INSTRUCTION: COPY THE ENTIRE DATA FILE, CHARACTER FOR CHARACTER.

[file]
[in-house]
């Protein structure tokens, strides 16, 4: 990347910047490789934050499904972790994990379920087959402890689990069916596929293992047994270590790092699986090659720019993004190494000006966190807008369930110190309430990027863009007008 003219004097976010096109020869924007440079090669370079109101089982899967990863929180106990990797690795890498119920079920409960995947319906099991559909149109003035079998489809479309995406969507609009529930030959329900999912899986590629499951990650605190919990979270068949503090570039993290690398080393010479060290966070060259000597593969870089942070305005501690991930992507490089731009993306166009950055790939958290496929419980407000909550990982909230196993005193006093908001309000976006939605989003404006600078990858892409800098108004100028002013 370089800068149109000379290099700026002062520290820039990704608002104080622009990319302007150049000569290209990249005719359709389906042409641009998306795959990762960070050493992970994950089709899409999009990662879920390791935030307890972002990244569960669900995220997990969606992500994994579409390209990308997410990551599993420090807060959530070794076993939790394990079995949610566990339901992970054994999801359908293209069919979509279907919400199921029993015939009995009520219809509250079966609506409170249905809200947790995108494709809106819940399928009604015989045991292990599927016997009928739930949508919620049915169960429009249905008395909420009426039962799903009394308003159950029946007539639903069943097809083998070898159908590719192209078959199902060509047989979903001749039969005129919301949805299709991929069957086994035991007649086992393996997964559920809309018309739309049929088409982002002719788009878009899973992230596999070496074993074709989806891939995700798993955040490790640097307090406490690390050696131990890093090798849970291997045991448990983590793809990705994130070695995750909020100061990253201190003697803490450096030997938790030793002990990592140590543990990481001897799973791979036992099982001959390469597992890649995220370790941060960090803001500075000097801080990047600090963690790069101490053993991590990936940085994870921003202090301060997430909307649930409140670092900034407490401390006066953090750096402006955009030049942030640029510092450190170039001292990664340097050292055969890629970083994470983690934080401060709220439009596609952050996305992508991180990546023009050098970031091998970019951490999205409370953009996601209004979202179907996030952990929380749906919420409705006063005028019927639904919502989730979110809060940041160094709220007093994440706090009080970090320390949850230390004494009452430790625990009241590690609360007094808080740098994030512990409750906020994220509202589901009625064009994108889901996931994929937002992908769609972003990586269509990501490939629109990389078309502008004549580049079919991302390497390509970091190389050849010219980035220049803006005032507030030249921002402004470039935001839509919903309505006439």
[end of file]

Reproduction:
[in-house]
């Protein structure tokens, strides 16, 4: 990347910047490789934050499904972790994990379920087959402890689990069916596929293992047994270590790092699986090659720019993004190494000006966190807008369930110190309430990027863009007008 003219004097976010096109020869924007440079090669370079109101089982899967990863929180106990990797690795890498119920079920409960995947319906099991559909149109003035079998489809479309995406969507609009529930030959329900999912899986590629499951990650605190919990979270068949503090570039993290690398080393010479060290966070060259000597593969870089942070305005501690991930992507490089731009993306166009950055790939958290496929419980407000909550990982909230196993005193006093908001309000976006939605989003404006600078990858892409800098108004100028002013 370089800068149109000379290099700026002062520290820039990704608002104080622009990319302007150049000569290209990249005719359709389906042409641009998306795959990762960070050493992970994950089709899409999009990662879920390791935030307890972002990244569960669900995220997990969606992500994994579409390209990308997410990551599993420090807060959530070794076993939790394990079995949610566990339901992970054994999801359908293209069919979509279907919400199921029993015939009995009520219809509250079966609506409170249905809200947790995108494709809106819940399928009604015989045991292990599927016997009928739930949508919620049915169960429009249905008395909420009426039962799903009394308003159950029946007539639903069943097809083998070898159908590719192209078959199902060509047989979903001749039969005129919301949805299709991929069957086994035991007649086992393996997964559920809309018309739309049929088409982002002719788009878009899973992230596999070496074993074709989806891939995700798993955040490790640097307090406490690390050696131990890093090798849970291997045991448990983590793809990705994130070695995750909020100061990253201190003697803490450096030997938790030793002990990592140590543990990481001897799973791979036992099982001959390469597992890649995220370790941060960090803001500075000097801080990047600090963690790069101490053993991590990936940085994870921003202090301060997430909307649930409140670092900034407490401390006066953090750096402006955009030049942030640029510092450190170039001292990664340097050292055969890629970083994470983690934080401060709220439009596609952050996305992508991180990546023009050098970031091998970019951490999205409370953009996601209004979202179907996030952990929380749906919420409705006063005028019927639904919502989730979110809060940041160094709220007093994440706090009080970090320390949850230390004494009452430790625990009241590690609360007094808080740098994030512990409750906020994220509202589901009625064009994108889901996931994929937002992908769609972003990586269509990501490939629109990389078309502008004549580049079919991302390497390509970091190389050849010219980035220049803006005032507030030249921002402004470039935001839509919903309505006439």